Fawnda Sandoval, Los Angeles County placement and recruitment coordinator, organizes the Model Approach to Partnership and Parenting (MAPP) program, providing parenting groups for prospective adoptive parents. She is concerned that the concurrent planning provisions could lead to maternity battles and disappointments. I worry about recruiting families who want to adopt and then telling them they have to take the risk that they wont get to keep the child after they have become attached. Someones feelings are going to get stepped on, and the child could end up in the middle. She fears that this may make it even harder to recruit families to adopt, and it will make the job of preparing families even more complex. Many potential adoptive parents dont even want to consider a child unless parental rights have already been terminated.
Whos to Blame:
Many workers worry that the changes in the law are scapegoating dysfunctional parents for societys problems. Many of these parents are failing because of a lack of decent jobs, schools, housing, and a general deterioration of the social fabric. Social services have been cut so far back, especially in the case of drug rehabilitation, that workers have little more to offer than their own good will in a system that seems, at times, to be more concerned with documentation than actually providing services.
Other workers, like Rhea Ann Pritchett, Los Angeles County, feel that even if society has failed parents, the cold hard reality is that many of the parents are not going to be able to recover from their addiction in time to take care of their kids. There are so many societal factors impacting our clients, and there is such a low success rate. So many times a parent will relapse. How long will it be before a child can return to the home, two years, or five years or ten years? The child is waiting for the parent to rehabilitate and the parent may never rehabilitate.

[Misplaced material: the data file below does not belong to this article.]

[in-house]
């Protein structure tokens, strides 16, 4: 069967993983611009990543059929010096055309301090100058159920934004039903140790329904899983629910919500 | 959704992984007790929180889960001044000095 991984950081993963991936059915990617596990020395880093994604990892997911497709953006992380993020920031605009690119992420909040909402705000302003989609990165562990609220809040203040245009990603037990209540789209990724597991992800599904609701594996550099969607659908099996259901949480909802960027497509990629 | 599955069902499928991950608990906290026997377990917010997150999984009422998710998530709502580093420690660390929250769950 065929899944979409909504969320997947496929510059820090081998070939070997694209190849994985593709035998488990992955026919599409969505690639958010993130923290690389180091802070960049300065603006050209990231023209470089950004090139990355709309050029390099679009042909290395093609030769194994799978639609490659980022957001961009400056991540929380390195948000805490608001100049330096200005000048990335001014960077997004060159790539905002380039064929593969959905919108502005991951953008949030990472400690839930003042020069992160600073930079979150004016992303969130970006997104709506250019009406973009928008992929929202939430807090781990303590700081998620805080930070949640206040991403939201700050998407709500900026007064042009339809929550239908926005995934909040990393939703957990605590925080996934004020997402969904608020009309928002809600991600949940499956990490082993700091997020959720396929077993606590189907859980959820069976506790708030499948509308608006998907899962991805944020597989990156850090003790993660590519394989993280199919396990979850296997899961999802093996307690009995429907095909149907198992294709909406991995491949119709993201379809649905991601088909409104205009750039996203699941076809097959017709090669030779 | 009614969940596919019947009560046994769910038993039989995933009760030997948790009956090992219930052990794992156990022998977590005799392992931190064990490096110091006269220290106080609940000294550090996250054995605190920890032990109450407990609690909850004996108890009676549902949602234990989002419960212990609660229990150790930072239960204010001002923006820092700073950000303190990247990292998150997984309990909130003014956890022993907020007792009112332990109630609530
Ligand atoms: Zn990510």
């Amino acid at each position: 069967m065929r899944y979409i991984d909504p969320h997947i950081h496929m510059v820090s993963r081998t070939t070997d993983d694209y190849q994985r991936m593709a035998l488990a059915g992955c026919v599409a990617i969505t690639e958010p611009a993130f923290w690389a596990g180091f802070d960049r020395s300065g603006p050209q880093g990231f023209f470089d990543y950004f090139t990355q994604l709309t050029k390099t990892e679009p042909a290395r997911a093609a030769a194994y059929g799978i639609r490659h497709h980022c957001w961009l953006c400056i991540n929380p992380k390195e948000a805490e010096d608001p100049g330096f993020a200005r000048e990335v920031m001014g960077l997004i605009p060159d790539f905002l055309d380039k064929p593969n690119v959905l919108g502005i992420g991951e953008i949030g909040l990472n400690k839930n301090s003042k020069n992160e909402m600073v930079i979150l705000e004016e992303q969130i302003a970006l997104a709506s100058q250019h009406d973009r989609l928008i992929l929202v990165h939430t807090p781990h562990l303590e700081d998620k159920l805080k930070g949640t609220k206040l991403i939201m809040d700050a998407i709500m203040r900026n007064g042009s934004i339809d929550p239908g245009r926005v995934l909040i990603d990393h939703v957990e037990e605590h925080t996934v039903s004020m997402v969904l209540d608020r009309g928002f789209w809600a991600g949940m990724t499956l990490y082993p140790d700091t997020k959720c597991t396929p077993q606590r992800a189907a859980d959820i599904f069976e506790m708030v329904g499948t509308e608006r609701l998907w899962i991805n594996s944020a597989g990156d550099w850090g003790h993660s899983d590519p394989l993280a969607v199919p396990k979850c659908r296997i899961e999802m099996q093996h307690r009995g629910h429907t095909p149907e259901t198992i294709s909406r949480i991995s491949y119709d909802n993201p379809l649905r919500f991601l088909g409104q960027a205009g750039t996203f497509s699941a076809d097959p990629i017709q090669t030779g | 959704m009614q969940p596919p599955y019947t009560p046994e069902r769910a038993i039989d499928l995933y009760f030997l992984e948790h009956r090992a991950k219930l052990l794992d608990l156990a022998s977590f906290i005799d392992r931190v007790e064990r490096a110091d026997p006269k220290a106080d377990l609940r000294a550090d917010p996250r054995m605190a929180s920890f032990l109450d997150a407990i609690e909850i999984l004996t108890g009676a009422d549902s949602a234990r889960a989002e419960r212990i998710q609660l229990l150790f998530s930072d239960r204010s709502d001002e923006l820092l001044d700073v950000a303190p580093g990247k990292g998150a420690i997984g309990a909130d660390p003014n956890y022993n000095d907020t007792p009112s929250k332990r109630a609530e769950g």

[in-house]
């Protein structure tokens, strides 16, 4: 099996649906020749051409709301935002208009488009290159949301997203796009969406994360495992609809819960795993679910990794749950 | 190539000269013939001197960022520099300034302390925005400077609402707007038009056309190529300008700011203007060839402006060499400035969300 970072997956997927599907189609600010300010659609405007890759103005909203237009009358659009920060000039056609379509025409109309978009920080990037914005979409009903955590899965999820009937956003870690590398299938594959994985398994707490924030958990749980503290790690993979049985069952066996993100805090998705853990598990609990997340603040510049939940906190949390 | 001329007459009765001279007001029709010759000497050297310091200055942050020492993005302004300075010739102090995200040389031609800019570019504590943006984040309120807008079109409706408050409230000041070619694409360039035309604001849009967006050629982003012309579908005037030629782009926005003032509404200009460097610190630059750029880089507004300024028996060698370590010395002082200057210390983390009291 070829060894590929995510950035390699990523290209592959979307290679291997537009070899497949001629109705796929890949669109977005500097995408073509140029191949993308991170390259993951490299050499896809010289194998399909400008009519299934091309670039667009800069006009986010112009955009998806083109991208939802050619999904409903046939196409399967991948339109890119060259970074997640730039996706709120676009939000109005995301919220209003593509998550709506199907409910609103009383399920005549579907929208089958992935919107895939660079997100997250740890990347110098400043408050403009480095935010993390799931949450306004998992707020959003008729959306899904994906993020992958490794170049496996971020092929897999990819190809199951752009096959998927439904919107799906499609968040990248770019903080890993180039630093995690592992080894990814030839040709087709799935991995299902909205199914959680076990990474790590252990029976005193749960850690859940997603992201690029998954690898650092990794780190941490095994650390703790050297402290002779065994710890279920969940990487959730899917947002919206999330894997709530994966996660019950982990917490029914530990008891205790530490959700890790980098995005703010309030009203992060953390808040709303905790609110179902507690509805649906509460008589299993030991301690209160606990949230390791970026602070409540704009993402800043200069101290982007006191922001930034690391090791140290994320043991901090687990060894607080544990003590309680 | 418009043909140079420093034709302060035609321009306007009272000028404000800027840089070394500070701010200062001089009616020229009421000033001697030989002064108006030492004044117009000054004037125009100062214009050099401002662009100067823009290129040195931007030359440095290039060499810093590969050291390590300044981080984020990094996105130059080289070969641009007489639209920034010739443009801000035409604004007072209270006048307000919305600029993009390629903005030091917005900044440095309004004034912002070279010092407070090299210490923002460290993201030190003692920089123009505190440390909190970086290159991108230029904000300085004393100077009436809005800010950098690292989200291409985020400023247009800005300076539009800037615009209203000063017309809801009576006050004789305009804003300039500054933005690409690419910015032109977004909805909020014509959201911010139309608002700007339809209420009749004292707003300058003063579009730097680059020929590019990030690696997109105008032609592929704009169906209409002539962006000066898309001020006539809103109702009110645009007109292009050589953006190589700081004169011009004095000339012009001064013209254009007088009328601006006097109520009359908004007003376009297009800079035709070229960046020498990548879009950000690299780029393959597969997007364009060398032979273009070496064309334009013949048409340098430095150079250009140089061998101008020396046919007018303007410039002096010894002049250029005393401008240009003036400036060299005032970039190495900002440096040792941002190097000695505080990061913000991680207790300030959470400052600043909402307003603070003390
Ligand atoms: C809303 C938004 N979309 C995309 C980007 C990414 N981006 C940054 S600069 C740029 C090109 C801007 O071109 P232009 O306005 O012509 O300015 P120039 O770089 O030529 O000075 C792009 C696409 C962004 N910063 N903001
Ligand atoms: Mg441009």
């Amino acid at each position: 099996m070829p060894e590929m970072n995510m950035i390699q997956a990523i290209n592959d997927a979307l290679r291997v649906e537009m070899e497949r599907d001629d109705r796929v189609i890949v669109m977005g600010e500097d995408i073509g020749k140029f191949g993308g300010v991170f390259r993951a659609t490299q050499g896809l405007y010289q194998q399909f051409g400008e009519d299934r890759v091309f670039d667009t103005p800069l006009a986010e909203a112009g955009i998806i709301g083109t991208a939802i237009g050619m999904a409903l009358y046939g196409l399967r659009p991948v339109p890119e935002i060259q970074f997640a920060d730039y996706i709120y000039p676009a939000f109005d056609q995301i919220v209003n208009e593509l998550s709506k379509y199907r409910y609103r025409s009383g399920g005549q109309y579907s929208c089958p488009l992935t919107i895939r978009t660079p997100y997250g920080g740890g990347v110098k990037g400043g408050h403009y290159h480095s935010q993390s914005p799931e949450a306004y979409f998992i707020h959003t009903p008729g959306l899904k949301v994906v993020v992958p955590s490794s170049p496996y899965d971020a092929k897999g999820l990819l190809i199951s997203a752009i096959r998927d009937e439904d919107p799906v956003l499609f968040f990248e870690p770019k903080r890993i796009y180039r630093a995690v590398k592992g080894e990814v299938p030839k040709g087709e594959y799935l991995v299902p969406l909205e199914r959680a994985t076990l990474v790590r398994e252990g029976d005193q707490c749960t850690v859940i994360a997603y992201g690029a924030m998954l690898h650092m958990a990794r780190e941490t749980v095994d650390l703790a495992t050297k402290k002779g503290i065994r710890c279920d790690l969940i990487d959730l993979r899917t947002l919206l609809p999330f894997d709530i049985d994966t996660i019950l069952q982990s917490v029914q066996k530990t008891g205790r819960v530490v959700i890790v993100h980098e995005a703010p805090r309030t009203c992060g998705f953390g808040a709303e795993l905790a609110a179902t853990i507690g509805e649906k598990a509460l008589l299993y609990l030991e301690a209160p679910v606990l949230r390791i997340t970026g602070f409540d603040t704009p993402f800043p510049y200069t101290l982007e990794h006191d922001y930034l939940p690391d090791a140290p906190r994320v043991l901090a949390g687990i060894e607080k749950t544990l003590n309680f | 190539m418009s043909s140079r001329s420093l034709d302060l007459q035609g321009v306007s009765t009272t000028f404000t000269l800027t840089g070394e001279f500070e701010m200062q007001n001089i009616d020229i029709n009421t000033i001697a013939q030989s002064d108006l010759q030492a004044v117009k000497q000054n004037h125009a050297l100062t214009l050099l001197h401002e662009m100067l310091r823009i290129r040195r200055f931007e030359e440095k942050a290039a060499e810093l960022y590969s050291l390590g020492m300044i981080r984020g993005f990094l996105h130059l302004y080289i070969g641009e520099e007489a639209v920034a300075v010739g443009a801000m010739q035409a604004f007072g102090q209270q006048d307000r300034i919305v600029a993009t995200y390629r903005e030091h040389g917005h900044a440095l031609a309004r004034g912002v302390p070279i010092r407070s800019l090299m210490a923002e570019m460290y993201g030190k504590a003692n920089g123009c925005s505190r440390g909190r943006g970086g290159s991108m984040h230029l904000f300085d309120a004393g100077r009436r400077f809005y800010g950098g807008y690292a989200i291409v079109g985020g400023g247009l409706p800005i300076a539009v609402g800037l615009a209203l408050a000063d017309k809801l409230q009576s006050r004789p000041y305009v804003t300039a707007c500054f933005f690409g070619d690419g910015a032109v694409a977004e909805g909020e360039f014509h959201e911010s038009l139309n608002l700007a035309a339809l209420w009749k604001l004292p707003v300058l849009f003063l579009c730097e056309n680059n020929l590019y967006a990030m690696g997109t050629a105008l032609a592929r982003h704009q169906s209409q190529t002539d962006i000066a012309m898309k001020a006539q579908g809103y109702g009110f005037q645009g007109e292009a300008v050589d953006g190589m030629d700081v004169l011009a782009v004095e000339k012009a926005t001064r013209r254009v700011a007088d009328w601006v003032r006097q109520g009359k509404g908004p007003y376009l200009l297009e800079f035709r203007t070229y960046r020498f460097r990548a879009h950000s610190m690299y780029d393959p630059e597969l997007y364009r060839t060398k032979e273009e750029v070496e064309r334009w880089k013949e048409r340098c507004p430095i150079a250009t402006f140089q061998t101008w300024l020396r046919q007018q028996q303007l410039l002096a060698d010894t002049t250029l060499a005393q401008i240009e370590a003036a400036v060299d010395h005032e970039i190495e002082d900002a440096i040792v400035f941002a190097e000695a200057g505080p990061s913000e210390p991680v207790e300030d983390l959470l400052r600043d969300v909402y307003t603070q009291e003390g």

Rosemary Reilly, child welfare worker, Alameda County, does the legal paperwork for termination of parental rights. She reports, Of the cases I have processed in the last three years, 90% of the parents have other children who have been adopted or are in the foster care system. We attempted to do a study to identify which children should be fast-tracked. My feeling is that if parents have two other children they havent reunified with, we are wasting a lot of reunification money that could be put into families that are not as systematically dysfunctional. The money would be better used to help other children out of foster care rather than to waste the money indiscriminately. As it is, some of the real victims of the system are working poor people. We need more money for working women, child care, health care, and vocational training.
Los Angeles childrens protective services worker Tim Farrell has qualms about the fast track changes. He fears that placing a child in a potential adoptive home may compromise the reunification plan. He also fears that fast tracking may violate the personal ethics of many childrens protective service workers. He explains, I feel I can take children from the parent in good conscience, because there is a contract that we are going to do everything we can to help that parent reunify with the children. That is the only way I can sleep at night.
Alameda County family reunification worker Patricia
Hinojosa, like many child welfare workers, has trouble sleeping. She is
haunted not only by the abuse the children in her caseload have suffered,
but also by the realization that she never has enough time to give her
clients the attention they deserve. She worries that shortening reunification
time to six months will make matters worse. I only have time to
meet with a parent a few times by the six-month hearing. By the time the
case gets to me, it is often at month two or three. With the present caseload,
theres just not enough time to work with the client.
The new laws provide the tools to expedite the
placement of children into permanent homes and to free up resources by
triaging hopeless cases. But unless something is done about the caseload
overload, paperwork quagmire, and legal morass, the reforms may hardly